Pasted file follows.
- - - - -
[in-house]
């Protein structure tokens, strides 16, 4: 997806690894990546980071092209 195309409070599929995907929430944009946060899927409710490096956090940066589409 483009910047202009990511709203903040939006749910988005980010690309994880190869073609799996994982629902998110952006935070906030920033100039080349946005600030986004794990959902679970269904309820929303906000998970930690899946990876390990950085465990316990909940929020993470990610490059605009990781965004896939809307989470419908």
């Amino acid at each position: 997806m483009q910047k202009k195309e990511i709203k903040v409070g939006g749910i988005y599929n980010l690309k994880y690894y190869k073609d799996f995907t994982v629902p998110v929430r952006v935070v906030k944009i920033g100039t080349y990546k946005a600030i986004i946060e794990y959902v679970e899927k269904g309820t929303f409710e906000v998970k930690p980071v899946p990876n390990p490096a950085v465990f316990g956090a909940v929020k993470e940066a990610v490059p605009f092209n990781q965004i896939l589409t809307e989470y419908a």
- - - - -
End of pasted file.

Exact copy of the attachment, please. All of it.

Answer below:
[in-house]
């Protein structure tokens, strides 16, 4: 997806690894990546980071092209 195309409070599929995907929430944009946060899927409710490096956090940066589409 483009910047202009990511709203903040939006749910988005980010690309994880190869073609799996994982629902998110952006935070906030920033100039080349946005600030986004794990959902679970269904309820929303906000998970930690899946990876390990950085465990316990909940929020993470990610490059605009990781965004896939809307989470419908």
């Amino acid at each position: 997806m483009q910047k202009k195309e990511i709203k903040v409070g939006g749910i988005y599929n980010l690309k994880y690894y190869k073609d799996f995907t994982v629902p998110v929430r952006v935070v906030k944009i920033g100039t080349y990546k946005a600030i986004i946060e794990y959902v679970e899927k269904g309820t929303f409710e906000v998970k930690p980071v899946p990876n390990p490096a950085v465990f316990g956090a909940v929020k993470e940066a990610v490059p605009f092209n990781q965004i896939l589409t809307e989470y419908a």